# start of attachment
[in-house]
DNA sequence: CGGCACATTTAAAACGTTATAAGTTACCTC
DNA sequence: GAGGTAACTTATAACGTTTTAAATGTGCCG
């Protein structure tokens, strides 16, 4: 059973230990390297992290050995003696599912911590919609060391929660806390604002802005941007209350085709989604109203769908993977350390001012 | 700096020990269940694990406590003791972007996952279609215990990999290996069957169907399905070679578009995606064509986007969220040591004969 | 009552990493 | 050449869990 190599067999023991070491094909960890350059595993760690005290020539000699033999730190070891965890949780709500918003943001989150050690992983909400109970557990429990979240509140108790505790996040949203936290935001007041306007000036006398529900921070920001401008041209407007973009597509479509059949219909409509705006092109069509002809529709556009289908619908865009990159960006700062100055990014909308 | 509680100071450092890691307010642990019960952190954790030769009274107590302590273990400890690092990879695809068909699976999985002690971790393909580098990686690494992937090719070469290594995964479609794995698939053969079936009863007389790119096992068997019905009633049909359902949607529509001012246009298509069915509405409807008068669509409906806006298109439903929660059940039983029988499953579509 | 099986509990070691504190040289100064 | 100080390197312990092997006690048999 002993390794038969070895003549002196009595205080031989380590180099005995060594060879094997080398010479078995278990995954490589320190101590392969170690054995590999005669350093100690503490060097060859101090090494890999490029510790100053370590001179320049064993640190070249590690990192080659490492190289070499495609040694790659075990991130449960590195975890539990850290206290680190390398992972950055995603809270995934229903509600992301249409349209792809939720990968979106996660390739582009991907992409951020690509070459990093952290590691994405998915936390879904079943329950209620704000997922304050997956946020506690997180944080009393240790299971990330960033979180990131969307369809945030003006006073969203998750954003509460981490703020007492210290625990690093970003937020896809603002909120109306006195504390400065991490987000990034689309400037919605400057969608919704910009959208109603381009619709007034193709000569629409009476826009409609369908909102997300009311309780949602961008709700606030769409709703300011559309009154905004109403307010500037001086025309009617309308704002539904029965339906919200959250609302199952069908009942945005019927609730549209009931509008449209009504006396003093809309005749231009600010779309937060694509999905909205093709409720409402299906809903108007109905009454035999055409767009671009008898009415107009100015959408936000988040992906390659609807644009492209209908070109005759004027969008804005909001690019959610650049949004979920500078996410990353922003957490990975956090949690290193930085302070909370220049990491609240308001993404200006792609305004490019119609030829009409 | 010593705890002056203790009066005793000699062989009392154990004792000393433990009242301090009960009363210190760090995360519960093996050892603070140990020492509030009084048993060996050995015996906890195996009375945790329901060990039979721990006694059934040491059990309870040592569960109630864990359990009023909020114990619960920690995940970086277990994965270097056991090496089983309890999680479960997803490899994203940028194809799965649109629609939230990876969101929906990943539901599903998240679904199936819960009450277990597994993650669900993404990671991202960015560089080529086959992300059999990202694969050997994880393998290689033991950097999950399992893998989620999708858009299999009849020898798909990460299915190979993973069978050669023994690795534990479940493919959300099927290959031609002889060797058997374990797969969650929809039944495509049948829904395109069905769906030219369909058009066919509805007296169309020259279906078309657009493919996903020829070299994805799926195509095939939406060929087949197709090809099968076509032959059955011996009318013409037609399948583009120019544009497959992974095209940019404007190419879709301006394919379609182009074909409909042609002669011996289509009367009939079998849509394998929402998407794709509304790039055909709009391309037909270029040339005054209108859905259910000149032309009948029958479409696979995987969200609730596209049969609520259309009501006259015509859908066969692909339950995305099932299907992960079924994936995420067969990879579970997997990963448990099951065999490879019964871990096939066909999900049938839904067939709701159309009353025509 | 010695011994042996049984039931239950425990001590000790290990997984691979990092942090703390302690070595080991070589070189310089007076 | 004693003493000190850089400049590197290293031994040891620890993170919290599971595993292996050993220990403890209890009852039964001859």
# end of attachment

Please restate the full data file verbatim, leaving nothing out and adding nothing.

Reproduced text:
[in-house]
DNA sequence: CGGCACATTTAAAACGTTATAAGTTACCTC
DNA sequence: GAGGTAACTTATAACGTTTTAAATGTGCCG
């Protein structure tokens, strides 16, 4: 059973230990390297992290050995003696599912911590919609060391929660806390604002802005941007209350085709989604109203769908993977350390001012 | 700096020990269940694990406590003791972007996952279609215990990999290996069957169907399905070679578009995606064509986007969220040591004969 | 009552990493 | 050449869990 190599067999023991070491094909960890350059595993760690005290020539000699033999730190070891965890949780709500918003943001989150050690992983909400109970557990429990979240509140108790505790996040949203936290935001007041306007000036006398529900921070920001401008041209407007973009597509479509059949219909409509705006092109069509002809529709556009289908619908865009990159960006700062100055990014909308 | 509680100071450092890691307010642990019960952190954790030769009274107590302590273990400890690092990879695809068909699976999985002690971790393909580098990686690494992937090719070469290594995964479609794995698939053969079936009863007389790119096992068997019905009633049909359902949607529509001012246009298509069915509405409807008068669509409906806006298109439903929660059940039983029988499953579509 | 099986509990070691504190040289100064 | 100080390197312990092997006690048999 002993390794038969070895003549002196009595205080031989380590180099005995060594060879094997080398010479078995278990995954490589320190101590392969170690054995590999005669350093100690503490060097060859101090090494890999490029510790100053370590001179320049064993640190070249590690990192080659490492190289070499495609040694790659075990991130449960590195975890539990850290206290680190390398992972950055995603809270995934229903509600992301249409349209792809939720990968979106996660390739582009991907992409951020690509070459990093952290590691994405998915936390879904079943329950209620704000997922304050997956946020506690997180944080009393240790299971990330960033979180990131969307369809945030003006006073969203998750954003509460981490703020007492210290625990690093970003937020896809603002909120109306006195504390400065991490987000990034689309400037919605400057969608919704910009959208109603381009619709007034193709000569629409009476826009409609369908909102997300009311309780949602961008709700606030769409709703300011559309009154905004109403307010500037001086025309009617309308704002539904029965339906919200959250609302199952069908009942945005019927609730549209009931509008449209009504006396003093809309005749231009600010779309937060694509999905909205093709409720409402299906809903108007109905009454035999055409767009671009008898009415107009100015959408936000988040992906390659609807644009492209209908070109005759004027969008804005909001690019959610650049949004979920500078996410990353922003957490990975956090949690290193930085302070909370220049990491609240308001993404200006792609305004490019119609030829009409 | 010593705890002056203790009066005793000699062989009392154990004792000393433990009242301090009960009363210190760090995360519960093996050892603070140990020492509030009084048993060996050995015996906890195996009375945790329901060990039979721990006694059934040491059990309870040592569960109630864990359990009023909020114990619960920690995940970086277990994965270097056991090496089983309890999680479960997803490899994203940028194809799965649109629609939230990876969101929906990943539901599903998240679904199936819960009450277990597994993650669900993404990671991202960015560089080529086959992300059999990202694969050997994880393998290689033991950097999950399992893998989620999708858009299999009849020898798909990460299915190979993973069978050669023994690795534990479940493919959300099927290959031609002889060797058997374990797969969650929809039944495509049948829904395109069905769906030219369909058009066919509805007296169309020259279906078309657009493919996903020829070299994805799926195509095939939406060929087949197709090809099968076509032959059955011996009318013409037609399948583009120019544009497959992974095209940019404007190419879709301006394919379609182009074909409909042609002669011996289509009367009939079998849509394998929402998407794709509304790039055909709009391309037909270029040339005054209108859905259910000149032309009948029958479409696979995987969200609730596209049969609520259309009501006259015509859908066969692909339950995305099932299907992960079924994936995420067969990879579970997997990963448990099951065999490879019964871990096939066909999900049938839904067939709701159309009353025509 | 010695011994042996049984039931239950425990001590000790290990997984691979990092942090703390302690070595080991070589070189310089007076 | 004693003493000190850089400049590197290293031994040891620890993170919290599971595993292996050993220990403890209890009852039964001859």